There are exceptions to every rule. You can get fabric that is printed on both sides equally as bold and as bright. A perfect example is African wax print fabric, also known as Ankara fabric. Here, you can see that the pattern is bold and bright on one side, and just as bold and bright on the other side. There will be a slight difference in the surface texture between the right side and the wrong side of the fabric. The right side of the fabric will have a shinier, slightly waxy look to it. This is not always easy to recognise, especially if you are not used to using such fabric. Another method of finding the right and wrong sides of this type of fabric is to look at the selvedge. The selvedge often contains writing and on the right side of fabric, the writing will be legible. 

Right side of fabric, with legible writing on selvedge
Wrong side of fabric, with mirrored image of the writing on the selvedge

When examining the appearance of plain coloured fabric, you may find that the right side of the fabric has a deeper colour than the wrong side of the fabric, which can look slightly paler. This is not always the case, as in the example below. 

Solid fabric with the right and wrong sides both showing.

Fabric Texture

Using the appearance of your fabric to determine the right or wrong side of fabric isn’t always easy and that is definitely the case when using plain coloured fabric. At times, it is nigh on impossible. It is sometimes possible to feel a slight difference in the texture. It can feel smoother on the right side of the fabric and coarser on the wrong side of the fabric, however this is not always the case.If you’ve tried your best to find the right and wrong side of the fabric but you’re left feeling confused, I would suggest picking a side that you think looks the best. Be sure to stick to that side consistently because it could affect the appearance and finish of your project. 

Fleece

Fleece can be difficult at times to determine which side is the wrong side  and which is the right side of the fabric. Here is some Sherpa fleece. It is easy to tell the difference between the right and wrong sides of the fabric. The right side is fluffy in its appearance. The wrong side looks very textured.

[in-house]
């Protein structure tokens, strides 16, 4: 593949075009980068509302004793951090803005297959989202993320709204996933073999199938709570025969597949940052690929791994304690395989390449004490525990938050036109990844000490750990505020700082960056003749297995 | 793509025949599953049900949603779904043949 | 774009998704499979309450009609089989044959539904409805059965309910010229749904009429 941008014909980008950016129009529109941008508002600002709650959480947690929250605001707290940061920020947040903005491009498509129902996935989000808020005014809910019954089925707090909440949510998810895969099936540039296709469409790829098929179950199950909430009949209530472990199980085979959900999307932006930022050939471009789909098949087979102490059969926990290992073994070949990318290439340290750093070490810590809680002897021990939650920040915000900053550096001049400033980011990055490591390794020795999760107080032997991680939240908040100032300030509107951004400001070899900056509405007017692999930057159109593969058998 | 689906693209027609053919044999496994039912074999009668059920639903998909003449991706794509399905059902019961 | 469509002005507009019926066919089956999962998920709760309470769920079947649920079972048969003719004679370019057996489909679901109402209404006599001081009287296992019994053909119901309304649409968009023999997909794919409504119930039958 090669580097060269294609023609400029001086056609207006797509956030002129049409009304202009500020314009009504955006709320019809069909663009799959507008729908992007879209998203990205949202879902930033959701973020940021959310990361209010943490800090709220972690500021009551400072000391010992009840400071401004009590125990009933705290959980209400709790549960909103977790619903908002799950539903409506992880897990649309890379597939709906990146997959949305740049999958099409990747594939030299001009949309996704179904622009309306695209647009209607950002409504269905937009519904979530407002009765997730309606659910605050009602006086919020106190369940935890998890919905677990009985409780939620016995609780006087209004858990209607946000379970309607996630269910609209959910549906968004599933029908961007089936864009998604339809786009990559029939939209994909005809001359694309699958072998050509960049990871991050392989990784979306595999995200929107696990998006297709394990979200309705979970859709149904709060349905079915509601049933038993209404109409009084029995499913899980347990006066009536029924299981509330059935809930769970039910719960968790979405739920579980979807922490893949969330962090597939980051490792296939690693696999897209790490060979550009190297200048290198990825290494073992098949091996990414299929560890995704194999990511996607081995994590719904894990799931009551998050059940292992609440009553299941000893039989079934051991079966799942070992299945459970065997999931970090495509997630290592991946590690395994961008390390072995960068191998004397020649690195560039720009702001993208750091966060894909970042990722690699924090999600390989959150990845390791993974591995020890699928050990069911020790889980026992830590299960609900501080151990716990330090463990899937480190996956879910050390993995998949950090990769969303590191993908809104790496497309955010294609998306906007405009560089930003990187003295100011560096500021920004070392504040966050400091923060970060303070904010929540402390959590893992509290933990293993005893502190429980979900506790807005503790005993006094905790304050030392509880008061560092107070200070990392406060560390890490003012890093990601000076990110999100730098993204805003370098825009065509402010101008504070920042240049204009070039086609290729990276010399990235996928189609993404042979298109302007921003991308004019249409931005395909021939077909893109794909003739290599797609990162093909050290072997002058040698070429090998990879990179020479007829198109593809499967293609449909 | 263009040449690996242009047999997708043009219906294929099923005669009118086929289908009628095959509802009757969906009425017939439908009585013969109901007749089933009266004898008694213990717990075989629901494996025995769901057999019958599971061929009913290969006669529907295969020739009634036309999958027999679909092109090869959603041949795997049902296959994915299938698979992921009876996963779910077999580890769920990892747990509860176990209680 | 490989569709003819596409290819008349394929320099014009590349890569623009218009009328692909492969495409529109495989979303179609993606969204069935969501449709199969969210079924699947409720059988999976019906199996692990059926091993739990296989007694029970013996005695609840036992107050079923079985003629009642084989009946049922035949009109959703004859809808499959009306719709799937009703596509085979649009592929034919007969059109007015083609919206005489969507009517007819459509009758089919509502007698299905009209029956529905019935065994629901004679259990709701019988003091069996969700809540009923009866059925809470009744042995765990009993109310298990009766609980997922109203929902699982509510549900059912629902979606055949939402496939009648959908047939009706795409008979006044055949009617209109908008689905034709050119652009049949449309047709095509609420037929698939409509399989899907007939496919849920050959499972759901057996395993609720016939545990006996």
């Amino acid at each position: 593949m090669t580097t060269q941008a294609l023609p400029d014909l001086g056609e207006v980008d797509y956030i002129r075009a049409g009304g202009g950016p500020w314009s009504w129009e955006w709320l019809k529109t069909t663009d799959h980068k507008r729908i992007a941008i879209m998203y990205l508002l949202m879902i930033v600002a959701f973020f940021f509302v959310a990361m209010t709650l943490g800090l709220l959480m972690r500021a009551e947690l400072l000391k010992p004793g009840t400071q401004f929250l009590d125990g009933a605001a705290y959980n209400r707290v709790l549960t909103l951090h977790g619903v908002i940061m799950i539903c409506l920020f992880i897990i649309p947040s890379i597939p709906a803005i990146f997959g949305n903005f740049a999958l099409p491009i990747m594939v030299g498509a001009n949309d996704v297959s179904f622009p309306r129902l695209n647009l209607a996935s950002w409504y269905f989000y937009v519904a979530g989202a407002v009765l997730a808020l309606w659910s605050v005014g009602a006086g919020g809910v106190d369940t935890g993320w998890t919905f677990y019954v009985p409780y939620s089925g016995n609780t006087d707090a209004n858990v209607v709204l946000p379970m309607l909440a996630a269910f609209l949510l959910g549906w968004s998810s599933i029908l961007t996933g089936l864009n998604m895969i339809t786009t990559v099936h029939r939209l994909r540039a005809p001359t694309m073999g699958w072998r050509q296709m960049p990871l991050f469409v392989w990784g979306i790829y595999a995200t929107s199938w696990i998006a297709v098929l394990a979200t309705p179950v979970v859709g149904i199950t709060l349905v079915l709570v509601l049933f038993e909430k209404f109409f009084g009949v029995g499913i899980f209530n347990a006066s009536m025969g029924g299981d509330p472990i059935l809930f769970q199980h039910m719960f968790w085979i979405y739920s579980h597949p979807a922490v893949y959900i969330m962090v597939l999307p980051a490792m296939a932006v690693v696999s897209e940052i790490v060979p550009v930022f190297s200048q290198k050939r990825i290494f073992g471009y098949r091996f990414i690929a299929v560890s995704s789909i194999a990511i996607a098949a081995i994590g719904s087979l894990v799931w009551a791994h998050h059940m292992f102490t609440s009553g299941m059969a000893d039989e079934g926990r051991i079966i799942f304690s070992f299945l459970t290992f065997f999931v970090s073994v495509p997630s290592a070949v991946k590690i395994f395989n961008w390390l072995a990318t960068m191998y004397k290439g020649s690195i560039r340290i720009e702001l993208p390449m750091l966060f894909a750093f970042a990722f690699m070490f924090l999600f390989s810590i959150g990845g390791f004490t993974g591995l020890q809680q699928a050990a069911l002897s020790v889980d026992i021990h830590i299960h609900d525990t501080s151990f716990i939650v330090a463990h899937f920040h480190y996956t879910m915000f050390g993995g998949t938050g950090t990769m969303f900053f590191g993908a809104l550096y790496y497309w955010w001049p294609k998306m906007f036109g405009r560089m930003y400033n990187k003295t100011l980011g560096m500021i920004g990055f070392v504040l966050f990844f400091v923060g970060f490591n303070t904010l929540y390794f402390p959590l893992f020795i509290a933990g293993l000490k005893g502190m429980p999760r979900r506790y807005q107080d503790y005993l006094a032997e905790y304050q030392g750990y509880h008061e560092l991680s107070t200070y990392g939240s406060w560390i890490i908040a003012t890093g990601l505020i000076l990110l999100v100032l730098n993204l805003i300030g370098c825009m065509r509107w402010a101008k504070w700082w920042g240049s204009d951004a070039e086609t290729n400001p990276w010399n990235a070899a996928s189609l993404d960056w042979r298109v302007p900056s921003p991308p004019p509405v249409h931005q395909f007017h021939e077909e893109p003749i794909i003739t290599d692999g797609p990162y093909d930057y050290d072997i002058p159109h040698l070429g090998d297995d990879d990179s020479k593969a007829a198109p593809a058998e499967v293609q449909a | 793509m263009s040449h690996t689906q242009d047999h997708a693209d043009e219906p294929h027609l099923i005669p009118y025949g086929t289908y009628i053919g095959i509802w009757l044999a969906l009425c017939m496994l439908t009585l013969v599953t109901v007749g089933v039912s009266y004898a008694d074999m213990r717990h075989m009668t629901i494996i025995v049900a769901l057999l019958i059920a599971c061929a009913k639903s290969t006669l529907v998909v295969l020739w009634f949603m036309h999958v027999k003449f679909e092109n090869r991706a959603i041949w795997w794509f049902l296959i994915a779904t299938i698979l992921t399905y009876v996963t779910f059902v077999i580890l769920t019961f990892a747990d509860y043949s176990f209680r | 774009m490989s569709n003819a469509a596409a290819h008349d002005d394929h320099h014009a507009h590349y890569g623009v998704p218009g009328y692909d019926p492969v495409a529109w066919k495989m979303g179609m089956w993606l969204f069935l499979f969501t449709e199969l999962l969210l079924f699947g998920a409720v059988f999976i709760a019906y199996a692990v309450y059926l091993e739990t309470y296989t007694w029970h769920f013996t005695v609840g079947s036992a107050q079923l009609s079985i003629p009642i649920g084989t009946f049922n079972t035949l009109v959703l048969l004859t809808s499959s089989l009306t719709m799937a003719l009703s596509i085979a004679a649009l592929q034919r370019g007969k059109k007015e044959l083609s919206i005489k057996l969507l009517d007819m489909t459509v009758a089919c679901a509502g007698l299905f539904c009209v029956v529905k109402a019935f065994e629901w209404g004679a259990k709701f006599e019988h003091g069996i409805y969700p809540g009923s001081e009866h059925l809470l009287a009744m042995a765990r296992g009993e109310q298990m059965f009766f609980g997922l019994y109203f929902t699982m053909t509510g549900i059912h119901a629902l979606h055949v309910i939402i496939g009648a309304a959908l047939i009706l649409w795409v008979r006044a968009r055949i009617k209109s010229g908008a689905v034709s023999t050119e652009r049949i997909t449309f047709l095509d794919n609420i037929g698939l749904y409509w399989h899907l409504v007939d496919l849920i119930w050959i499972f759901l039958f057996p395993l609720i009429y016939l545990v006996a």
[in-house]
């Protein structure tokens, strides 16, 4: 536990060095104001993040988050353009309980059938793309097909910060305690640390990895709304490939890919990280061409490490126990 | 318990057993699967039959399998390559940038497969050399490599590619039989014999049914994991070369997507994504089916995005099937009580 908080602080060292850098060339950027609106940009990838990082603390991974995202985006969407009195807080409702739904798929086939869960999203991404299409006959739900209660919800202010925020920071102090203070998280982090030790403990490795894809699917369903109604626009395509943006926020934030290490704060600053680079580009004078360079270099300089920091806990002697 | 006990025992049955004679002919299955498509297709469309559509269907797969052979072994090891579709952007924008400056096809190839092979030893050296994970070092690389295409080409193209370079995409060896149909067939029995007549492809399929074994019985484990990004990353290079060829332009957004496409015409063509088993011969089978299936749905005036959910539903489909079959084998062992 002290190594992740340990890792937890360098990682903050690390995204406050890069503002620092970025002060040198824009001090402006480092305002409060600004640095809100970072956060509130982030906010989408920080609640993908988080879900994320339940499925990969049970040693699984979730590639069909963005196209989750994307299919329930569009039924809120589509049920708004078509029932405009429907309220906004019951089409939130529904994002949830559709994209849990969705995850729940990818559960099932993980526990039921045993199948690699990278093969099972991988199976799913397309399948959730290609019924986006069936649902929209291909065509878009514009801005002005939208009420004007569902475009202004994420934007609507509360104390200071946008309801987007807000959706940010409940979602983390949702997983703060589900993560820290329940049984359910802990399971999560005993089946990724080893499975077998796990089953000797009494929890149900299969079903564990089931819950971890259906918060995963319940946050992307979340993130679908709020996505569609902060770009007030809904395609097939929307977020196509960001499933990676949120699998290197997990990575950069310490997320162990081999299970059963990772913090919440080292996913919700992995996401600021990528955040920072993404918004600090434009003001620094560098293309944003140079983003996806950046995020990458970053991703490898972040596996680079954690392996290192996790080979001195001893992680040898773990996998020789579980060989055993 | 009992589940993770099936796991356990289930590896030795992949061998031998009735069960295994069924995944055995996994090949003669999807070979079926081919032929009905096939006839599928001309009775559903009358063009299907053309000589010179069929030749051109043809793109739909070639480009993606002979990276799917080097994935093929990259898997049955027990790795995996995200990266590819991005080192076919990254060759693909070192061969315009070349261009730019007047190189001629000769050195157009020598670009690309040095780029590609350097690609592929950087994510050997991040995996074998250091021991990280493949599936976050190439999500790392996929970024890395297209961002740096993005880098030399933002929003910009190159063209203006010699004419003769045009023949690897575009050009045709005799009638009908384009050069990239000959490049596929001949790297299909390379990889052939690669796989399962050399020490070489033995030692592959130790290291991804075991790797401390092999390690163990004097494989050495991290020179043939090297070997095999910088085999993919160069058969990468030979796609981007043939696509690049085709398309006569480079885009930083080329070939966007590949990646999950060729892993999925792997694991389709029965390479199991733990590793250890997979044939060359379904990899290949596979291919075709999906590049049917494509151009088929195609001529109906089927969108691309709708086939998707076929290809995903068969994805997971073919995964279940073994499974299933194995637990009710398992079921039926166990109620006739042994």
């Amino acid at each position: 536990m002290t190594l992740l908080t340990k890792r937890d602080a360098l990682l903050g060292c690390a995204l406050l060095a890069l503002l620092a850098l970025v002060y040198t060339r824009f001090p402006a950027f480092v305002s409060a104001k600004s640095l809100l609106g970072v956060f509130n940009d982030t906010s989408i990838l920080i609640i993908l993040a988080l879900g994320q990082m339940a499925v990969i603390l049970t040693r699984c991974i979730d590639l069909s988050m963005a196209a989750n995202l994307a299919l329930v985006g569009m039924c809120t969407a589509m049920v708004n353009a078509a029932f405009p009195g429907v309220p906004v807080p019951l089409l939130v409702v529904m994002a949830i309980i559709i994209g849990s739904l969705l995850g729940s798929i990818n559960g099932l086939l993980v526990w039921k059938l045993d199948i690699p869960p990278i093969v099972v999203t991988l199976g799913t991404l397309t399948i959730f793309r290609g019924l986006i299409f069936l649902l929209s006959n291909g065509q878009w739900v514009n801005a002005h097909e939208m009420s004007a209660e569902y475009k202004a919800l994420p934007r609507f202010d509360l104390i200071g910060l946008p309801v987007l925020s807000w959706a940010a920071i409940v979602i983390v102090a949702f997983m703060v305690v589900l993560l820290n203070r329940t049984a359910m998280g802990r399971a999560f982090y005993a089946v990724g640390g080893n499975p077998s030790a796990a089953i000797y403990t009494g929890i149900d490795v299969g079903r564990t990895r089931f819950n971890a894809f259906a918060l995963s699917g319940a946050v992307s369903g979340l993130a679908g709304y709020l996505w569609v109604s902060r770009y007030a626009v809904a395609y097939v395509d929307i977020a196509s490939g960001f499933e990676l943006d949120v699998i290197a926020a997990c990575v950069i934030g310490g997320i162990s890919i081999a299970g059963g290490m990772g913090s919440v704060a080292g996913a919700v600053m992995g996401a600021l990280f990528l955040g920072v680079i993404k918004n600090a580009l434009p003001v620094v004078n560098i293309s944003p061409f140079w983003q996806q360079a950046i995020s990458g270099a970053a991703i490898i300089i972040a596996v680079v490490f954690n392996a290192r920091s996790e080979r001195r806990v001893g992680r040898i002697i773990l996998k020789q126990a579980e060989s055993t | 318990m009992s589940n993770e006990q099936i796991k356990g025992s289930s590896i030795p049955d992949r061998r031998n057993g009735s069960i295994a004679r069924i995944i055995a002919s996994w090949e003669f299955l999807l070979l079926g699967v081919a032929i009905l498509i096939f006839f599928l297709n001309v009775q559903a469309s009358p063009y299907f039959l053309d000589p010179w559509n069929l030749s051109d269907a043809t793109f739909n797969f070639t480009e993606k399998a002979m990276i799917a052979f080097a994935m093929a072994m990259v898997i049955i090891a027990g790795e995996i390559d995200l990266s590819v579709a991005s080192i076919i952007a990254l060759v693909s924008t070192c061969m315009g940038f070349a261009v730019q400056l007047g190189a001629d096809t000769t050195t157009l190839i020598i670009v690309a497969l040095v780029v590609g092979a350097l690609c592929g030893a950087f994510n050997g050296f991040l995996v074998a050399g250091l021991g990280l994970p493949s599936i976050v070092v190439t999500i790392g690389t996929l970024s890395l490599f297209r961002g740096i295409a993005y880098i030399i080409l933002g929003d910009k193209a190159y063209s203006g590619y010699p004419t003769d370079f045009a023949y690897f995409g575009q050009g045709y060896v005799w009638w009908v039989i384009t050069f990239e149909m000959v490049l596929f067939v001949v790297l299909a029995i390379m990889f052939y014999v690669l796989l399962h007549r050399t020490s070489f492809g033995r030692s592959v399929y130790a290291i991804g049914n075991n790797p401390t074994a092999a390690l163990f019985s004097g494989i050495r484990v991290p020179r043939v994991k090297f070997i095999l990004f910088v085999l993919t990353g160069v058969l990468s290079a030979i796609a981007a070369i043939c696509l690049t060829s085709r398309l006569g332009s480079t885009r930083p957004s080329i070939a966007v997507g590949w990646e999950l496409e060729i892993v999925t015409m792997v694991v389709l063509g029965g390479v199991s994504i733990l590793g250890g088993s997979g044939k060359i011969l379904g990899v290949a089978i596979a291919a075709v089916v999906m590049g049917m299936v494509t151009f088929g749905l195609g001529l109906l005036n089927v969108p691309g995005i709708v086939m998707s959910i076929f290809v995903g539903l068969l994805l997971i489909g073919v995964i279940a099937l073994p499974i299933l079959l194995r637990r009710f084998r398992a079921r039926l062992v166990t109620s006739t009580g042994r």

Right side of Sherpa fleece is fluffy and soft
Wrong side of Sherpa fleece is rough and noticeably textured

On this polar fleece it isn’t always easy to tell the difference between the right side of the fabric and the wrong side of the fabric. A trick that can help is to gently pull the fleece at either side. By giving it a slight pull, it will roll over to the wrong side of the fabric, curling away from the right side of the fabric. 

Fleece rolling over towards the wrong side of the fabric.

Knit, Satin and Velvet

When it comes to single knit fabric, such as jersey, the right side of the fabric will have rows that look like the shape of a ‘V’ and the wrong side of the fabric will have what looks like small curves/bumps. This can be difficult to see if you are not used to working with this fabric, or if the stitches are particularly small. In this case, you can use the same technique that was mentioned for fleece. With Jersey, gently pulling it on either side will result in the cut edge curling towards the right side of the fabric. The selvedge will curl towards the wrong side of the fabric. If you have a knit fabric with a pattern that is bright and bold on one side, that is the right side of the fabric. The side where the pattern is faded will be the wrong side of the fabric. 

With satin, you will notice a shiny sheen on the right side of fabric, whereas underneath, the surface will have a duller appearance and that will be the wrong side of the fabric. It is important to know the right and wrong side of velvet because traditionally, you cut from the wrong side of velvet. The right side of velvet feels fuzzy and hair-like. This is the velvet pile. The wrong side of the fabric has a textured feel.

Selvedge Construction